Robert F Kennedy’s daughter Kerry delivered a fiercely damning review on Irish radio of racial injustice across America and President Donald Trump’s role in championing white supremacy.
Human rights activist and lawyer Kerry, who is President of the Robert F. Kennedy Human Rights advocacy organization, was speaking to Miriam O’Callaghan on her RTE Sunday morning radio show in the aftermath of the killing of George Floyd by a white policeman.
Kennedy recalled that the day Martin Luther King died in 1968 there were riots in 125 cities across the U.S., followed by nine months of martial law.
She said her father, who was murdered two months later, would be disappointed that 52 years after King’s death there would again be protests across the country because of racial injustice.
She noted, “The problem is rooted primarily in a system of slavery upon which our country was built. The systemic injustice against black people, in particular, has continued unabated and the violence against black people has never stopped.
“White political leaders and financial leaders and other leaders in society have enriched themselves, whether consciously or unconsciously, by playing on racist fears. You hear a lot about the right to bear arms in the United States.
“That’s just code for white supremacy and that is why President Trump evoked the Second Amendment last week before he sent military troops to fire tear-gas and rubber bullets against lawful, peaceful demonstrators at the White House so he could hold up a bible. That is appealing to that white supremacist leaning and that fear of blacks.”
Kennedy emphasized that since her father’s murder there had been changes in the U.S. but they hadn’t gone far enough.
She said, “Black people are killed by police at more than twice the rate of white Americans, though white Americans are arrested more than black people.”
She recalled one of her father’s greatest speeches at the Cleveland City Club when he referred to institutional violence that afflicted the poor, and poisoned relations between men because their skin is a different color.
Kennedy was being interviewed the day after several protests across both parts of Ireland in support of the Black Lives Matter movement and following the death of Floyd while in police custody in Minneapolis last month.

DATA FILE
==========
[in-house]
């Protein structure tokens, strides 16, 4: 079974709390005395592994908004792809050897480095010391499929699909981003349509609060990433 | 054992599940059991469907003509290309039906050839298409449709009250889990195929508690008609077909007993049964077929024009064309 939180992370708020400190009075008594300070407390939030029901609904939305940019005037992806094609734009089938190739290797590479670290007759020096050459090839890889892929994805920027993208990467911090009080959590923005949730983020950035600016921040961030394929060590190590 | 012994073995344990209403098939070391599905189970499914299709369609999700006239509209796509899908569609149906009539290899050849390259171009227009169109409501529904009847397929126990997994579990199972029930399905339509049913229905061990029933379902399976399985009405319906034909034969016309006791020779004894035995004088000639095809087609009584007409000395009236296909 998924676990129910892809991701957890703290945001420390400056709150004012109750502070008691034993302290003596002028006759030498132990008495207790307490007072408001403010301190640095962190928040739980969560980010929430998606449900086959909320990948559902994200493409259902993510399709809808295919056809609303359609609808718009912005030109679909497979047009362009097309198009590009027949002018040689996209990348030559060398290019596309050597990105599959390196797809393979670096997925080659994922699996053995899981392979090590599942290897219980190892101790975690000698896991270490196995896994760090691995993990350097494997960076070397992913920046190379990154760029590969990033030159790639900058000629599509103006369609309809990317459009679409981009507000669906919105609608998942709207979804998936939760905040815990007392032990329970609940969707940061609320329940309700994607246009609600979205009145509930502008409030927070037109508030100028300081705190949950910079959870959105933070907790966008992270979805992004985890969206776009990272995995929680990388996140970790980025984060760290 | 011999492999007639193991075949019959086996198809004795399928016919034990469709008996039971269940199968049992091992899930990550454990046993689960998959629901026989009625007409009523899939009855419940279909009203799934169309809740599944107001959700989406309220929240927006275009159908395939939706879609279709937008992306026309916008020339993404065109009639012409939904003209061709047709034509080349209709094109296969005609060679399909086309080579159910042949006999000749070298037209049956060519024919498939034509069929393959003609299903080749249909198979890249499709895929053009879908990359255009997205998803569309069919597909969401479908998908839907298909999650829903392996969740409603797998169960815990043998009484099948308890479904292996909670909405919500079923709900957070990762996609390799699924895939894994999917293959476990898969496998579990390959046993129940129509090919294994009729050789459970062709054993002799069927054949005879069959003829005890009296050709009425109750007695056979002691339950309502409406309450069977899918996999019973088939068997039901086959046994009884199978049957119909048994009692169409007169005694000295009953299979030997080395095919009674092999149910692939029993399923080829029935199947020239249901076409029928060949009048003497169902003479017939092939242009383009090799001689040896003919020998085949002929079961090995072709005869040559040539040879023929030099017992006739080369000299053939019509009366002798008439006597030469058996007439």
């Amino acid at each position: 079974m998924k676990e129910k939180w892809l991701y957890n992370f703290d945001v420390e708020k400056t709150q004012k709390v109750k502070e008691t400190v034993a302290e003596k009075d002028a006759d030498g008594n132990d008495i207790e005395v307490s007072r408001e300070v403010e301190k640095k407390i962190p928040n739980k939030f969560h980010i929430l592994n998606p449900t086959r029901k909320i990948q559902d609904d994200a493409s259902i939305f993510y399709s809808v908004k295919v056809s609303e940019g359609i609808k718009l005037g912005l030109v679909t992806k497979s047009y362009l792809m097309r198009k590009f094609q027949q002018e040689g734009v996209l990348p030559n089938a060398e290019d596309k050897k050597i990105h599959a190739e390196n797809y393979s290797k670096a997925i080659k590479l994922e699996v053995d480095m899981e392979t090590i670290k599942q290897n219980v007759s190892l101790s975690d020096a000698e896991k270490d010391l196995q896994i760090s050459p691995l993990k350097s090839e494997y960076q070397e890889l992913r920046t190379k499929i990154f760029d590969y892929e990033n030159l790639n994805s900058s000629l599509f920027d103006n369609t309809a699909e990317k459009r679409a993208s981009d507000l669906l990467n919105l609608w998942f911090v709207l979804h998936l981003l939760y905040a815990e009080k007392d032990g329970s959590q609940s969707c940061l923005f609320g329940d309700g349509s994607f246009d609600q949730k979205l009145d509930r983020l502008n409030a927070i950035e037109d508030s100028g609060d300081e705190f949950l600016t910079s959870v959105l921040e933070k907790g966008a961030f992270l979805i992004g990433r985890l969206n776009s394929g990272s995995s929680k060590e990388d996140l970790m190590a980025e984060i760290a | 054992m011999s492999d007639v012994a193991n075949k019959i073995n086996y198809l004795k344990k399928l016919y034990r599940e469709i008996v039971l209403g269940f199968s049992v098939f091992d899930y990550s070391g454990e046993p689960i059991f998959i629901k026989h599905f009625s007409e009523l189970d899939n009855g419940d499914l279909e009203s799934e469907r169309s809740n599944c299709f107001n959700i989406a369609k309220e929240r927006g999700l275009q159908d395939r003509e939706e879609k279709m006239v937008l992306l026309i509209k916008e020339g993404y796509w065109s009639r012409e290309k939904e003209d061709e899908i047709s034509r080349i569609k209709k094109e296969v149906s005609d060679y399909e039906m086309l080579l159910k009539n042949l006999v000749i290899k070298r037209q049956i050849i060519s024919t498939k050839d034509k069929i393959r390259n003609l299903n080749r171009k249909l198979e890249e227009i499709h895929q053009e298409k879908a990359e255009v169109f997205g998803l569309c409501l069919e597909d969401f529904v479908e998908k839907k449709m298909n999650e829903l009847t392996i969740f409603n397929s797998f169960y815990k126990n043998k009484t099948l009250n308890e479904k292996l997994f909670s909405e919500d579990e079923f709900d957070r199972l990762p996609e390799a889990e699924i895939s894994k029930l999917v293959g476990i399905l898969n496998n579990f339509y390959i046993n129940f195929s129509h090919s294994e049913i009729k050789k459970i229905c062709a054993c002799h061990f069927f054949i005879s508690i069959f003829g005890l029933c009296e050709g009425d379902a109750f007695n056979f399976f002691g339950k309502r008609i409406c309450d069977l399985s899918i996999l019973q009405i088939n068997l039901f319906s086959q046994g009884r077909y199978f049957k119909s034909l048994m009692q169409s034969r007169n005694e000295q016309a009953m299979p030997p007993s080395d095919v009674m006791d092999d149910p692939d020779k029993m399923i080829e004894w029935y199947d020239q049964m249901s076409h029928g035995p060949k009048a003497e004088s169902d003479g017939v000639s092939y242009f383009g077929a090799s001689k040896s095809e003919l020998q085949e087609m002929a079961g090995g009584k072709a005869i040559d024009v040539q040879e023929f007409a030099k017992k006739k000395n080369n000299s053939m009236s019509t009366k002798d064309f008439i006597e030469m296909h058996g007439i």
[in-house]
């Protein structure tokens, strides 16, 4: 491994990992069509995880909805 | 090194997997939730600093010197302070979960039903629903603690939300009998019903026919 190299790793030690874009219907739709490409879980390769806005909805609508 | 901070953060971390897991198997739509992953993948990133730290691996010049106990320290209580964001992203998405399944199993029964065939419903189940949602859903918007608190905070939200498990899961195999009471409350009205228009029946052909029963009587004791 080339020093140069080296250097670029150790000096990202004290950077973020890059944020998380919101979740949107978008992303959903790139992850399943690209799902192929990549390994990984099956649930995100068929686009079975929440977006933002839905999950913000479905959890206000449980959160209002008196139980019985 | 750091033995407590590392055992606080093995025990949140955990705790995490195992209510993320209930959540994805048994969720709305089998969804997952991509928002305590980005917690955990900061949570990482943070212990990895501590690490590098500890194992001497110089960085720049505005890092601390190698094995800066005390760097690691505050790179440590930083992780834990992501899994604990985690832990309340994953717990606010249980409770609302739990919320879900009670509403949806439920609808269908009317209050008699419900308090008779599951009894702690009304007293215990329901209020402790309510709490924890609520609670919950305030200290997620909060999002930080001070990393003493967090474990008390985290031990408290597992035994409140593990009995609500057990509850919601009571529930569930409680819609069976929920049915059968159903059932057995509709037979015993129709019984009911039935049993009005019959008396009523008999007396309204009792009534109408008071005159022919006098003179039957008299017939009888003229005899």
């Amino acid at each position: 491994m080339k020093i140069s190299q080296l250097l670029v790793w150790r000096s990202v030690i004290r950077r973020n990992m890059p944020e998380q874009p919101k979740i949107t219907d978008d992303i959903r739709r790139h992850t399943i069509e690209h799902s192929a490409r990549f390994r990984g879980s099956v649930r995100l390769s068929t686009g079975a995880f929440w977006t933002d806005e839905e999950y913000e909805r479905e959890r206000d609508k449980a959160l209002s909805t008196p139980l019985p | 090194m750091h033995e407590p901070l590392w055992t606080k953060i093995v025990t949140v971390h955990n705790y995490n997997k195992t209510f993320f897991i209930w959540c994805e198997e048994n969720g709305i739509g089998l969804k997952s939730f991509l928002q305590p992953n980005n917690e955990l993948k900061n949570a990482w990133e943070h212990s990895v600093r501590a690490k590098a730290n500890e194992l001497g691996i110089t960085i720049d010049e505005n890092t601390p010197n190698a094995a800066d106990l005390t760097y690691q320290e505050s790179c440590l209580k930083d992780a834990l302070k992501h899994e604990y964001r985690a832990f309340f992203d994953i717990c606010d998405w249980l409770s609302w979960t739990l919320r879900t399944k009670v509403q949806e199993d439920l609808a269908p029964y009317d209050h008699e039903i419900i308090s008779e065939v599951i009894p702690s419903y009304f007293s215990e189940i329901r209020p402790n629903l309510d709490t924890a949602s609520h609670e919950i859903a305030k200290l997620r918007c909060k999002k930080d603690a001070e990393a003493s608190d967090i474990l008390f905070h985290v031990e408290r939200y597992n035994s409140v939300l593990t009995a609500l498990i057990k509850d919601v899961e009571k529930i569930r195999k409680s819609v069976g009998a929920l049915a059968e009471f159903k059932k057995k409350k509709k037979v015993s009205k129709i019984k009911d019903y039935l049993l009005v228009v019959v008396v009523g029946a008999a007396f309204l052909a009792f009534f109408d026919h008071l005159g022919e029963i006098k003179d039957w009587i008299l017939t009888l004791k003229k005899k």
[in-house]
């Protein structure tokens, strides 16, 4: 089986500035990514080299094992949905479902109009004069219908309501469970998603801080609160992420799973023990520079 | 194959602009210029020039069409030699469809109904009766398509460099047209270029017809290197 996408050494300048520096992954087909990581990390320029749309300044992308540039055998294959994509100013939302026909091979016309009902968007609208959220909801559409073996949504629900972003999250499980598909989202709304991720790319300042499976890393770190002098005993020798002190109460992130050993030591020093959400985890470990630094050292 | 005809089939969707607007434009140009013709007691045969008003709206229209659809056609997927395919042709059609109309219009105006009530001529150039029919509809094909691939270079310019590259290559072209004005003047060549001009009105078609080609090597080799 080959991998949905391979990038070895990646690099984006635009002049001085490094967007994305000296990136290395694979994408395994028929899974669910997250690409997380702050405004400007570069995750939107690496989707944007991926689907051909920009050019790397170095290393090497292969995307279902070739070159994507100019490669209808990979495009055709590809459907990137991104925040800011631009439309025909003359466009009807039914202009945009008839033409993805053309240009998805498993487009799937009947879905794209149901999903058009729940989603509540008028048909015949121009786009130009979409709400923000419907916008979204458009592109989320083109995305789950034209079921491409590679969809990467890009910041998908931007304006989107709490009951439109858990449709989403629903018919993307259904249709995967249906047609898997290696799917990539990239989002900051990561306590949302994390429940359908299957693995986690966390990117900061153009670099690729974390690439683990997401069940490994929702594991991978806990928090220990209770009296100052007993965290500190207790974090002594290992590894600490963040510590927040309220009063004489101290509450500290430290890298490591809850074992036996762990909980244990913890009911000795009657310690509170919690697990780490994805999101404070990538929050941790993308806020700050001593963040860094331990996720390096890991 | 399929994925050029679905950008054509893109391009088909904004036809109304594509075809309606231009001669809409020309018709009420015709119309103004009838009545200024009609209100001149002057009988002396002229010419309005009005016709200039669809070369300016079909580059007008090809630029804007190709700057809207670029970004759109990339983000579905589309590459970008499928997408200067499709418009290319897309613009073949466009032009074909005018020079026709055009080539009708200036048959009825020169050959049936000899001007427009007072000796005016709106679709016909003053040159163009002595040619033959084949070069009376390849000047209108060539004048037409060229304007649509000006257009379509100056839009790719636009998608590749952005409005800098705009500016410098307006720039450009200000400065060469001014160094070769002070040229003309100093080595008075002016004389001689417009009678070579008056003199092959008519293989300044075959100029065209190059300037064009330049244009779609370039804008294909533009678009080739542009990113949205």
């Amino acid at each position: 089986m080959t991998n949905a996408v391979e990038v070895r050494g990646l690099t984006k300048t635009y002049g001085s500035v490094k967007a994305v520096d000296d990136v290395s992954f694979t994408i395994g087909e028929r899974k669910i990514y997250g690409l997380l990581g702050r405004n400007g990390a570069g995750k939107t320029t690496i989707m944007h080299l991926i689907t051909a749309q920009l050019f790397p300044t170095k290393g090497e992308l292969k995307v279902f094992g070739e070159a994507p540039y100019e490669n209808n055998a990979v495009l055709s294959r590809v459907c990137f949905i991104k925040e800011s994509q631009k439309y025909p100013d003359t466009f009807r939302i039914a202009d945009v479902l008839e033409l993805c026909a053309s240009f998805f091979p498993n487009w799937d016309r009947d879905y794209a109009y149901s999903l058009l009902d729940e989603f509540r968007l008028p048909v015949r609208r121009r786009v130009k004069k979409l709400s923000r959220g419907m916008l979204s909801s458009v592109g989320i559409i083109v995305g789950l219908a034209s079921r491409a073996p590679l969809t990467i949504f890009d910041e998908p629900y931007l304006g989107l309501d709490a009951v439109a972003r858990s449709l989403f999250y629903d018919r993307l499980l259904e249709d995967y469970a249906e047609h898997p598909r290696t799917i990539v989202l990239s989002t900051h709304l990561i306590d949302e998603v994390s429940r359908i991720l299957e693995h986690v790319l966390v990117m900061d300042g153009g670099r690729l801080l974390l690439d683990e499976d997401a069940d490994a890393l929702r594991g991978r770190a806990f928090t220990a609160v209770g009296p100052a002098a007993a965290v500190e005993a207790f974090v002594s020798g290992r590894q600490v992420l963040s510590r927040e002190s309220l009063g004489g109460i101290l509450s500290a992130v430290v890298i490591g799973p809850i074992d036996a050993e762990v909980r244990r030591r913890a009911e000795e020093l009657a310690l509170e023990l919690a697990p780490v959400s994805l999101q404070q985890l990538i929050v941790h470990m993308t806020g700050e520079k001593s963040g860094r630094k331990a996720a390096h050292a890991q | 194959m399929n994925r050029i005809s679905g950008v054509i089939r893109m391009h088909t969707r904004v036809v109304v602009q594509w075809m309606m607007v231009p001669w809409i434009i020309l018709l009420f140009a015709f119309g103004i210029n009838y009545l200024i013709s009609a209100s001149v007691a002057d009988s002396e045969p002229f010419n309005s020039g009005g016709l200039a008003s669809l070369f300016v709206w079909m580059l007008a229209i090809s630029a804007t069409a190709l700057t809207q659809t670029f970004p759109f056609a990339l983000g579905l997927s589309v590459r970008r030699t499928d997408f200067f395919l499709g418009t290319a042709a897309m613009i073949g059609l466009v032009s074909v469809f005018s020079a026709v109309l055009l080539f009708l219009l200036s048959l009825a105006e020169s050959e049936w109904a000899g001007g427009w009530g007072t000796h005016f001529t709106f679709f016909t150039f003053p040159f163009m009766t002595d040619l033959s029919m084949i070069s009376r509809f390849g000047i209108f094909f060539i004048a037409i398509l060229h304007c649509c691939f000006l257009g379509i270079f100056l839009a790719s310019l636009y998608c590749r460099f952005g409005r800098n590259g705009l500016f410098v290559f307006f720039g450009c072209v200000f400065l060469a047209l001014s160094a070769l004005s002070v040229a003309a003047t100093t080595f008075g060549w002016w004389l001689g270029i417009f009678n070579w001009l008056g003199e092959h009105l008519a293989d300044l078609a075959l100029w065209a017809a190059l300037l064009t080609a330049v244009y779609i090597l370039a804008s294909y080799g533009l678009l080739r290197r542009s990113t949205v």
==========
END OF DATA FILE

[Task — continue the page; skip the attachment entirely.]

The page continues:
There were anti-racism protests outside the U.S. Embassy in Dublin and other towns in the Republic, and in Belfast and Derry in Northern Ireland.
Many at the Dublin protest also voiced their opposition to the Republic’s Direct Provision system of housing for asylum seekers.
Lucky Khambule of Movement of Asylum Seekers in Ireland said protesters had gathered “in solidarity with all the black people and everyone else in America and throughout the world because what happened there is something that can happen to you, can happen to me can happen to everybody.”
He added, “So we are here standing and saying no to racism and Direct Provision. Let people live freely and be a happy family.”
Justice Minister Charlie Flanagan admitted “nobody is happy” with the Direct Provision system.
He told RTE Radio that the government was making progress on the “root and branch transformation of the system” which he hoped would one day be abolished, but he couldn’t say when.
Meanwhile last week, Taoiseach Leo Varadkar criticized the U.S. government’s handing of the aftermath of Floyd’s murder.
"We've witnessed the lack of moral leadership or words of understanding, comfort or healing from whence they should have come,” he said.
“We've also seen genuine revulsion at the heavy-handed response in some instances towards peaceful protesters and journalists.”
You can listen to Kerry Kennedy's the whole interview here on RTE's Player.